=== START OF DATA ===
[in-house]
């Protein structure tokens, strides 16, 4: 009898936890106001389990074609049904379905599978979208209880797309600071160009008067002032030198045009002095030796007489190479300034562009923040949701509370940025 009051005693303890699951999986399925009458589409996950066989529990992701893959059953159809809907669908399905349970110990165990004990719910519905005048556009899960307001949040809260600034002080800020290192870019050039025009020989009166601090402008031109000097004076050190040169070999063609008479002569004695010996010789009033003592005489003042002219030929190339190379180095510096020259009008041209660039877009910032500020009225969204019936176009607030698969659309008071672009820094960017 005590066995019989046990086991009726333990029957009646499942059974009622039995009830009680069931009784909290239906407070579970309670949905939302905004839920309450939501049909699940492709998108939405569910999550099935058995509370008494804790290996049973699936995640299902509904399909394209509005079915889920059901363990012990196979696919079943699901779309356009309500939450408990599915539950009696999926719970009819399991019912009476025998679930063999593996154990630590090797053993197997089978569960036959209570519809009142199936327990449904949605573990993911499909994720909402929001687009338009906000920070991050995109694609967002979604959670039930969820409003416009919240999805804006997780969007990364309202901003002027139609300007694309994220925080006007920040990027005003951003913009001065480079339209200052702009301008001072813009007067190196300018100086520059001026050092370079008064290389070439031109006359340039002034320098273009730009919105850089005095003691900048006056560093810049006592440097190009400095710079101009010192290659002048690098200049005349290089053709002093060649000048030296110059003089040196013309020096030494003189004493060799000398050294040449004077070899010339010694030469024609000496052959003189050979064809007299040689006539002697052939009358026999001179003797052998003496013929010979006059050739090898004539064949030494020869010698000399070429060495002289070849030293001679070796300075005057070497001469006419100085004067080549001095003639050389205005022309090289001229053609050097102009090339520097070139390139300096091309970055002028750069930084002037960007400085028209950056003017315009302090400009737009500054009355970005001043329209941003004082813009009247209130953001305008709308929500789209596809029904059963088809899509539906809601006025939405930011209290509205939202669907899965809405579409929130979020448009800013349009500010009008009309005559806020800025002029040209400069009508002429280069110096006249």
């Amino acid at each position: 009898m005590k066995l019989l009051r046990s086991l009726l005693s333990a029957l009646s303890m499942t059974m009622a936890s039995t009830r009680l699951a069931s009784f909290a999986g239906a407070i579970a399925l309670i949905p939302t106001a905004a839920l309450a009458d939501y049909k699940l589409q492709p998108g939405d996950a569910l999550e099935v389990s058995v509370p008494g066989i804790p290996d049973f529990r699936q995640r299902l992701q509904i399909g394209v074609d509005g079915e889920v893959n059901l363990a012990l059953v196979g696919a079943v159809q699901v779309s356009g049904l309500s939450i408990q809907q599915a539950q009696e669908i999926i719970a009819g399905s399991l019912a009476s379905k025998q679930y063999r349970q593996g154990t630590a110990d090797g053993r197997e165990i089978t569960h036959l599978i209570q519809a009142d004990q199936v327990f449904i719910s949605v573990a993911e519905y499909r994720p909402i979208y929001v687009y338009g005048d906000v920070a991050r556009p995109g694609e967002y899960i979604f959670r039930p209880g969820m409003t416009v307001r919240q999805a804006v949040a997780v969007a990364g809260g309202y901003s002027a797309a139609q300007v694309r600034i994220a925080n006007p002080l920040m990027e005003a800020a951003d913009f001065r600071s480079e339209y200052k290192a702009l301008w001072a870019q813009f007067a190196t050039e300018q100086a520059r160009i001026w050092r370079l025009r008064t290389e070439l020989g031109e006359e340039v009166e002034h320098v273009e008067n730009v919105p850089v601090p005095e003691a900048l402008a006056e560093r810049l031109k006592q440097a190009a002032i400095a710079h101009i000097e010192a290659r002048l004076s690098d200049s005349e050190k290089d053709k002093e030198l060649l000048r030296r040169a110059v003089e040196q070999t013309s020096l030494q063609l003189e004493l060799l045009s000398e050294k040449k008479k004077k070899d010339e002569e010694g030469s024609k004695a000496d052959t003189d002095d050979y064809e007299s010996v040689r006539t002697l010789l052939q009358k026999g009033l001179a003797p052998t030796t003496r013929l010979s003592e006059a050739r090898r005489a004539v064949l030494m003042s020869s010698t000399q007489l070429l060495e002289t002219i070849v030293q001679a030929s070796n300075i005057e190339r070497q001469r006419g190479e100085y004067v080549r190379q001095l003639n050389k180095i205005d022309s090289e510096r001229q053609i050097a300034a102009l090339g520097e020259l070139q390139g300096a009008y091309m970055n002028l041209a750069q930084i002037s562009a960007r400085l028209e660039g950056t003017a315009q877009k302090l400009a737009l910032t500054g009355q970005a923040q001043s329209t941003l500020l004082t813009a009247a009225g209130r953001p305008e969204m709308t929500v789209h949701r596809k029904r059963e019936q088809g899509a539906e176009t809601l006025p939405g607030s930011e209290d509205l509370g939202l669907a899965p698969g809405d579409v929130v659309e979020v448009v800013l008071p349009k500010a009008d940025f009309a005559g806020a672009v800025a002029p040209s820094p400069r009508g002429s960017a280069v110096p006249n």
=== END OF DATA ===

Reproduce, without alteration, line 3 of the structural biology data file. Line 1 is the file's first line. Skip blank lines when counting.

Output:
């Amino acid at each position: 009898m005590k066995l019989l009051r046990s086991l009726l005693s333990a029957l009646s303890m499942t059974m009622a936890s039995t009830r009680l699951a069931s009784f909290a999986g239906a407070i579970a399925l309670i949905p939302t106001a905004a839920l309450a009458d939501y049909k699940l589409q492709p998108g939405d996950a569910l999550e099935v389990s058995v509370p008494g066989i804790p290996d049973f529990r699936q995640r299902l992701q509904i399909g394209v074609d509005g079915e889920v893959n059901l363990a012990l059953v196979g696919a079943v159809q699901v779309s356009g049904l309500s939450i408990q809907q599915a539950q009696e669908i999926i719970a009819g399905s399991l019912a009476s379905k025998q679930y063999r349970q593996g154990t630590a110990d090797g053993r197997e165990i089978t569960h036959l599978i209570q519809a009142d004990q199936v327990f449904i719910s949605v573990a993911e519905y499909r994720p909402i979208y929001v687009y338009g005048d906000v920070a991050r556009p995109g694609e967002y899960i979604f959670r039930p209880g969820m409003t416009v307001r919240q999805a804006v949040a997780v969007a990364g809260g309202y901003s002027a797309a139609q300007v694309r600034i994220a925080n006007p002080l920040m990027e005003a800020a951003d913009f001065r600071s480079e339209y200052k290192a702009l301008w001072a870019q813009f007067a190196t050039e300018q100086a520059r160009i001026w050092r370079l025009r008064t290389e070439l020989g031109e006359e340039v009166e002034h320098v273009e008067n730009v919105p850089v601090p005095e003691a900048l402008a006056e560093r810049l031109k006592q440097a190009a002032i400095a710079h101009i000097e010192a290659r002048l004076s690098d200049s005349e050190k290089d053709k002093e030198l060649l000048r030296r040169a110059v003089e040196q070999t013309s020096l030494q063609l003189e004493l060799l045009s000398e050294k040449k008479k004077k070899d010339e002569e010694g030469s024609k004695a000496d052959t003189d002095d050979y064809e007299s010996v040689r006539t002697l010789l052939q009358k026999g009033l001179a003797p052998t030796t003496r013929l010979s003592e006059a050739r090898r005489a004539v064949l030494m003042s020869s010698t000399q007489l070429l060495e002289t002219i070849v030293q001679a030929s070796n300075i005057e190339r070497q001469r006419g190479e100085y004067v080549r190379q001095l003639n050389k180095i205005d022309s090289e510096r001229q053609i050097a300034a102009l090339g520097e020259l070139q390139g300096a009008y091309m970055n002028l041209a750069q930084i002037s562009a960007r400085l028209e660039g950056t003017a315009q877009k302090l400009a737009l910032t500054g009355q970005a923040q001043s329209t941003l500020l004082t813009a009247a009225g209130r953001p305008e969204m709308t929500v789209h949701r596809k029904r059963e019936q088809g899509a539906e176009t809601l006025p939405g607030s930011e209290d509205l509370g939202l669907a899965p698969g809405d579409v929130v659309e979020v448009v800013l008071p349009k500010a009008d940025f009309a005559g806020a672009v800025a002029p040209s820094p400069r009508g002429s960017a280069v110096p006249n």